Your business has grown and employed a number of additional staff members. With this growth comes the additional challenges of deciding which tasks/duties to outsource, and which ones to handle in house.
One of the most common for small business to outsource or ignore altogether is industrial relations.
Both in house and outsourced management of industrial relations have their benefits and drawbacks, though how do you decide which ones to handle yourself and which ones not to?
When To Outsource
Even though I am of the belief that any competent manager should be able to adequately handle a majority of industrial relations challenges, there may come a time where outsourcing it, is the best option for the company.
On one side of the coin, you have business groups, and those pandering to that agenda telling anyone and everyone who will listen how Australia’s unfair dismissal laws are restrictive and holding business back from employing more people.
Then on the other side of the coin are the unions and The Greens who say that the laws don’t go far enough to protect workers.
With both sides getting time in the press, who is the business owner to believe?
Penalty rates. If you believe business and industry groups, they are restricting employment, holding the economy back, and are responsible for businesses closing their doors on weekend and public holidays.
Are they really the big bad evil that they are claimed to be, or do businesses deal with worse things?
If they aren’t that bad, what can be done to manage them?
About Penalty Rates
Something that seems to be forgotten or overlooked in the propaganda battle is that penalty rates are a penalty imposed on a business for doing a particular task that is outside of normal operations. This could be working on weekends, working overnight, working in the rain, or even in extreme heat or cold.
Two of the things that are often seen to be in conflict with each other, and have been the subject of an unknown number of discussions, and unfair dismissal complaints.
These have both come to national attention lately with the comments and subsequent termination of former SBS Football Reporter/Presenter, Scott McIntyre.
While I am not going to repost or repeat his tweet here, SBS found the numerous tweets to be inappropriate and in breach of both their Code of Conduct, and Social Media Policy.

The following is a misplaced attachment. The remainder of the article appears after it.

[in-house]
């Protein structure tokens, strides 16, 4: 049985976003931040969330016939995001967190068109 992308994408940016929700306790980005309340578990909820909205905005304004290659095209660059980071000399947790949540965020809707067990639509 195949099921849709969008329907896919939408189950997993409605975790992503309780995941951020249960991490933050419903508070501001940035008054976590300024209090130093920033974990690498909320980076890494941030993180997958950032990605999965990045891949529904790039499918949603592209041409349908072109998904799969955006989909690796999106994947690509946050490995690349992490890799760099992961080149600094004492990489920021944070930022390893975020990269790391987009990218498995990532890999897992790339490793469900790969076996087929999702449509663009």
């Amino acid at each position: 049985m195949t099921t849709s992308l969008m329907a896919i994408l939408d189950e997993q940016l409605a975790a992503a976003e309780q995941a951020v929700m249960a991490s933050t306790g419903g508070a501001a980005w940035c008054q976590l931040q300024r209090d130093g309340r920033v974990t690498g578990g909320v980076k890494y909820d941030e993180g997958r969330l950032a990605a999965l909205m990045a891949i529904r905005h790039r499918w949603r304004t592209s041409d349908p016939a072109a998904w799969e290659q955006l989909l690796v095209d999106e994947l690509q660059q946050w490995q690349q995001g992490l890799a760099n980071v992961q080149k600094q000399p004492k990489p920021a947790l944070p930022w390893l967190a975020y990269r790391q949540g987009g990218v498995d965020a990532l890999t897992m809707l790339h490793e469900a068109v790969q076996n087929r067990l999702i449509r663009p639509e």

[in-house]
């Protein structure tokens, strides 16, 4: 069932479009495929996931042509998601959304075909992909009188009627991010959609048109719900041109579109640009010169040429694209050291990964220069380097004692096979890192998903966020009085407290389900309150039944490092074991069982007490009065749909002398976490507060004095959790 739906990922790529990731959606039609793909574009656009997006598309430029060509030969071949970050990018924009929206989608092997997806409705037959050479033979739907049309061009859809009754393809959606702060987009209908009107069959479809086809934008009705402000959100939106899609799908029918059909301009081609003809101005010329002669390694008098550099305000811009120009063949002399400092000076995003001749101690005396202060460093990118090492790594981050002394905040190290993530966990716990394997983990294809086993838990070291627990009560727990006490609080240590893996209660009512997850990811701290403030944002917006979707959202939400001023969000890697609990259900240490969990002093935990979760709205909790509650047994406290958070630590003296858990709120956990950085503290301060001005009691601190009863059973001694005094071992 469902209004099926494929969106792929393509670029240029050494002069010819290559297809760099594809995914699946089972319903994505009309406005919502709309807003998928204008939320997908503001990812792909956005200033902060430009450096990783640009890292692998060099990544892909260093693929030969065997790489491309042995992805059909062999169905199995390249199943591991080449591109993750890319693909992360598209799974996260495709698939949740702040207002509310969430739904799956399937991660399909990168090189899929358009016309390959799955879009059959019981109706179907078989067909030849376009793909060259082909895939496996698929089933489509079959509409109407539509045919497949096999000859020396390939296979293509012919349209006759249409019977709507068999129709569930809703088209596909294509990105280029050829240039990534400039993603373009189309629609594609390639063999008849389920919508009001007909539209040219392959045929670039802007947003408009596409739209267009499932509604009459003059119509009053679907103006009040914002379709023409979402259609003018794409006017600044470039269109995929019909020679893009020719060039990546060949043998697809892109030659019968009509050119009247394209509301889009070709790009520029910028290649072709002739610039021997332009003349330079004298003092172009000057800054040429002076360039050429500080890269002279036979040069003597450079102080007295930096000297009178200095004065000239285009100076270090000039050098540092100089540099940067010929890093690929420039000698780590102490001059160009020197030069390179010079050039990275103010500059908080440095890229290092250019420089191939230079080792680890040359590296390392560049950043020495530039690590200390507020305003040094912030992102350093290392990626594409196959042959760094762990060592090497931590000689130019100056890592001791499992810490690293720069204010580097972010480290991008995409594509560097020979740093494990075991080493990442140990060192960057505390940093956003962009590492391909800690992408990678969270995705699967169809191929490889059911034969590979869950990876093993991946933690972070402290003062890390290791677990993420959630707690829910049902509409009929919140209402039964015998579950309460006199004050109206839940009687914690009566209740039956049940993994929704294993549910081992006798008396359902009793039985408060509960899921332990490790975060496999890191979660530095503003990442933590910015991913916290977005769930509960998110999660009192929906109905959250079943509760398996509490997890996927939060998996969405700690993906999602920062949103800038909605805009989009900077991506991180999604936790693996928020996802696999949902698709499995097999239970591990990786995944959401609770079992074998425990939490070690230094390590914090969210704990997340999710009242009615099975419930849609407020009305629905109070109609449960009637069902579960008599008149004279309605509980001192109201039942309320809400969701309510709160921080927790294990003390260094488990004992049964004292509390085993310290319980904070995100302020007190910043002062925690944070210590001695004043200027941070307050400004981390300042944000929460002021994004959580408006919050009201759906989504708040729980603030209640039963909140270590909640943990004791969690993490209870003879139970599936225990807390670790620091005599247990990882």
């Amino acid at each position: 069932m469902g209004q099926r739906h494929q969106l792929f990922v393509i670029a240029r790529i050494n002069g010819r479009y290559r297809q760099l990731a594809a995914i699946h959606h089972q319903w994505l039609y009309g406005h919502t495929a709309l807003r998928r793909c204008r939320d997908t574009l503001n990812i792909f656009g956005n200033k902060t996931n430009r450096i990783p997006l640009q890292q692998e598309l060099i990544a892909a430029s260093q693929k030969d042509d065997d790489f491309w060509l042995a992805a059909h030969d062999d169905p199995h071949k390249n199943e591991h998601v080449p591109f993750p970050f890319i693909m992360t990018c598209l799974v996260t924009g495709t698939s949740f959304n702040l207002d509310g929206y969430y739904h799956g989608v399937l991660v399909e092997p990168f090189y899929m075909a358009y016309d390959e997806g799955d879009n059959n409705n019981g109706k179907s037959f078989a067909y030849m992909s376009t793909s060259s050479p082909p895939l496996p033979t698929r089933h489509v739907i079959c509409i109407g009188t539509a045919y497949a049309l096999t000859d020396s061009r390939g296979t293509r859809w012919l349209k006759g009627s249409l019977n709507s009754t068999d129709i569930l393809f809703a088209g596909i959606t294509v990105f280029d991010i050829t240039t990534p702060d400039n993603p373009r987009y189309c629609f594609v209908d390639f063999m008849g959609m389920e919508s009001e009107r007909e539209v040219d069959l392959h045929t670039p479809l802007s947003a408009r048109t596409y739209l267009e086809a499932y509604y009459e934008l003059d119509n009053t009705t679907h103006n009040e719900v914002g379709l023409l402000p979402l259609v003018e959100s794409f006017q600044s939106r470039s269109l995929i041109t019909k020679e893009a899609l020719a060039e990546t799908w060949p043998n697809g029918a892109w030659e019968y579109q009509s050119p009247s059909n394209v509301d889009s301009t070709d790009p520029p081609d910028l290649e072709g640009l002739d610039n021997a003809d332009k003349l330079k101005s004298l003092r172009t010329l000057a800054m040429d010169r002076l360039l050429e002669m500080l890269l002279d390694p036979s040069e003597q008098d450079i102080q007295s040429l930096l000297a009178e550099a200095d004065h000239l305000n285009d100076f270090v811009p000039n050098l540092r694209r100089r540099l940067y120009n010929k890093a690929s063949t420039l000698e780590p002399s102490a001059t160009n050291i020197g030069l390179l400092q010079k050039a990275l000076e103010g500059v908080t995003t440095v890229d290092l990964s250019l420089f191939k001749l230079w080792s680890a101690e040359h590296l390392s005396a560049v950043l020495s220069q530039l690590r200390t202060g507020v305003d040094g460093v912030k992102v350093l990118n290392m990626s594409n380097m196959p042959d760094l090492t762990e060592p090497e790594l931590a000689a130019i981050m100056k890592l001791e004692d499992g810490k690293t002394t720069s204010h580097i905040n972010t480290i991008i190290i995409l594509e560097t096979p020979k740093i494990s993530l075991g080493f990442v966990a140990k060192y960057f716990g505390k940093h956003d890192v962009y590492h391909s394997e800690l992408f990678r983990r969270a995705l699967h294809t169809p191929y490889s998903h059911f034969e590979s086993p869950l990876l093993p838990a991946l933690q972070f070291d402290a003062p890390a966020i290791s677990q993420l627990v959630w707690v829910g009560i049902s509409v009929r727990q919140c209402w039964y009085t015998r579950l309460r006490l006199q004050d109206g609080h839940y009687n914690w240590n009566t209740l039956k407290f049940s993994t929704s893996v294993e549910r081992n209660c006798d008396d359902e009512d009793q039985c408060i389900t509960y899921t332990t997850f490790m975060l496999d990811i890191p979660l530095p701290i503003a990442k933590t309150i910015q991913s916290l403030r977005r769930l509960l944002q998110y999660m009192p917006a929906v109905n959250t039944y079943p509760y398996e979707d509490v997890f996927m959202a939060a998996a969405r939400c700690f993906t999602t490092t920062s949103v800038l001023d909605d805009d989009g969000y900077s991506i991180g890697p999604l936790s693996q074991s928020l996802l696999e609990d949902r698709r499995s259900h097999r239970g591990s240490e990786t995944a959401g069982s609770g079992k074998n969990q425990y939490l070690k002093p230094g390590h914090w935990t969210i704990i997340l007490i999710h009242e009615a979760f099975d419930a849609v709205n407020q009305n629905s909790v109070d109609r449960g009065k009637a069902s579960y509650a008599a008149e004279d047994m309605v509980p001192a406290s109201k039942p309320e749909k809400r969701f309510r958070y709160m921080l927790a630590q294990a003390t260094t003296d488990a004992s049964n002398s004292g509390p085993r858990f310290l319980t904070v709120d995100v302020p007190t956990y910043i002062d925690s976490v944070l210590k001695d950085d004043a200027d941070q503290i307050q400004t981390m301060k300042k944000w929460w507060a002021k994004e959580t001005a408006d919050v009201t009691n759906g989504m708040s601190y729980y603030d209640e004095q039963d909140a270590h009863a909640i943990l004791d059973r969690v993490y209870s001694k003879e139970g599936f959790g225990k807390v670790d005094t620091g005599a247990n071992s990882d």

What makes this example interesting is that every backyard lawyer is coming out of the woodwork saying SBS is silencing free speech. Actually, there are even lawyers and barristers saying the same thing.
In the previous article I discussed what workplace bullying is, and gave an example of a behaviours that could be classified as workplace bullying.
With this piece I will go over a few things that your business can do to minimise the chances of one of your staff members falling prey to a workplace bully.
With workplace bullying being a high profile subject at the moment, it seems that every second day there is some major headline about it. Depending on who you talk to, Australian workplaces are either a breeding ground for workplace bullies, or a random occurrence.
Capitalising on that, there are some who claim that doing X, Y or Z will prevent workplace bullying from happening.
Unfortunately, the truth of the matter is that while you are employing humans who are able to think for themselves, bullying in the workplace may happen, though there are steps you can take to minimise your risk to it.
Industrial Relations is one of those interesting areas where despite very little changing legislation wise, there is always something happening in it.
As industrial relations professionals, we need to stay abreast of these changes, and developments. One of the easiest ways to do this is through the use of technology.
With this in mind, and in no particular order are 5 essential tools that I believe every industrial relations practitioner should be using.
Ever since I discovered this app in 2011, I have been a full blown convert to it, and would be lost without it. The software is useable across all platforms and devices. Something that you start on your Mac or PC can be synced with, and continued on your smartphone/tablet.
Not only are there browser plugins that will allow you to clip webpages to be stored in Evernote, there are apps that will allow you to draw free-hand, and even a smart notebook from Moleskine that has been created with Evernote in mind.
With both paid and free versions of Evernote available, it won’t cost you anything to try it out. In fact, if you follow the link IRSimplified.com.au/Evernote, and install Evernote on you computer, you will get free access to the premium version for one month.